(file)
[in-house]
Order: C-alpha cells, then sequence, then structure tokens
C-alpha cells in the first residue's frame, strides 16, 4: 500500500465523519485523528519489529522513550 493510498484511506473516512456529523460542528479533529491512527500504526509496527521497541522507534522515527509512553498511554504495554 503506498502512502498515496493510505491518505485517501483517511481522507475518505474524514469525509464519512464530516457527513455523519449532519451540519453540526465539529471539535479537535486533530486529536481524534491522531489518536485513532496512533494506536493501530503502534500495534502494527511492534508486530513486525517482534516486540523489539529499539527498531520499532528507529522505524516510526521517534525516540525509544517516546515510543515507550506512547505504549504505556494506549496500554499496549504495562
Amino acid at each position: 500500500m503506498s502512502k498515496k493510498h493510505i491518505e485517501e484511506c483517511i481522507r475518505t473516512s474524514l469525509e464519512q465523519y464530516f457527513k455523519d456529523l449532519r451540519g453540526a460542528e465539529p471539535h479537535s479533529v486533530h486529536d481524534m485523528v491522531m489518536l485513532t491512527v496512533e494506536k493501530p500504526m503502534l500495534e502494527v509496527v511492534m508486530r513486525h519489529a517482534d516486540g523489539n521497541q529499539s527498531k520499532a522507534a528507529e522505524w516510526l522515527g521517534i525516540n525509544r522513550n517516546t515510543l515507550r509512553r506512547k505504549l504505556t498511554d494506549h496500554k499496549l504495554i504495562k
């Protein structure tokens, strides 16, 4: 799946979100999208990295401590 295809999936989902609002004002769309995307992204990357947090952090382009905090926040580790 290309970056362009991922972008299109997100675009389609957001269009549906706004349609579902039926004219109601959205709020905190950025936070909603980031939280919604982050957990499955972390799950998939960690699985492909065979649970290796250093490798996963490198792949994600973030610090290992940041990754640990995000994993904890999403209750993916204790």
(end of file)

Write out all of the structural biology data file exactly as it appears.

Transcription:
[in-house]
Order: C-alpha cells, then sequence, then structure tokens
C-alpha cells in the first residue's frame, strides 16, 4: 500500500465523519485523528519489529522513550 493510498484511506473516512456529523460542528479533529491512527500504526509496527521497541522507534522515527509512553498511554504495554 503506498502512502498515496493510505491518505485517501483517511481522507475518505474524514469525509464519512464530516457527513455523519449532519451540519453540526465539529471539535479537535486533530486529536481524534491522531489518536485513532496512533494506536493501530503502534500495534502494527511492534508486530513486525517482534516486540523489539529499539527498531520499532528507529522505524516510526521517534525516540525509544517516546515510543515507550506512547505504549504505556494506549496500554499496549504495562
Amino acid at each position: 500500500m503506498s502512502k498515496k493510498h493510505i491518505e485517501e484511506c483517511i481522507r475518505t473516512s474524514l469525509e464519512q465523519y464530516f457527513k455523519d456529523l449532519r451540519g453540526a460542528e465539529p471539535h479537535s479533529v486533530h486529536d481524534m485523528v491522531m489518536l485513532t491512527v496512533e494506536k493501530p500504526m503502534l500495534e502494527v509496527v511492534m508486530r513486525h519489529a517482534d516486540g523489539n521497541q529499539s527498531k520499532a522507534a528507529e522505524w516510526l522515527g521517534i525516540n525509544r522513550n517516546t515510543l515507550r509512553r506512547k505504549l504505556t498511554d494506549h496500554k499496549l504495554i504495562k
């Protein structure tokens, strides 16, 4: 799946979100999208990295401590 295809999936989902609002004002769309995307992204990357947090952090382009905090926040580790 290309970056362009991922972008299109997100675009389609957001269009549906706004349609579902039926004219109601959205709020905190950025936070909603980031939280919604982050957990499955972390799950998939960690699985492909065979649970290796250093490798996963490198792949994600973030610090290992940041990754640990995000994993904890999403209750993916204790």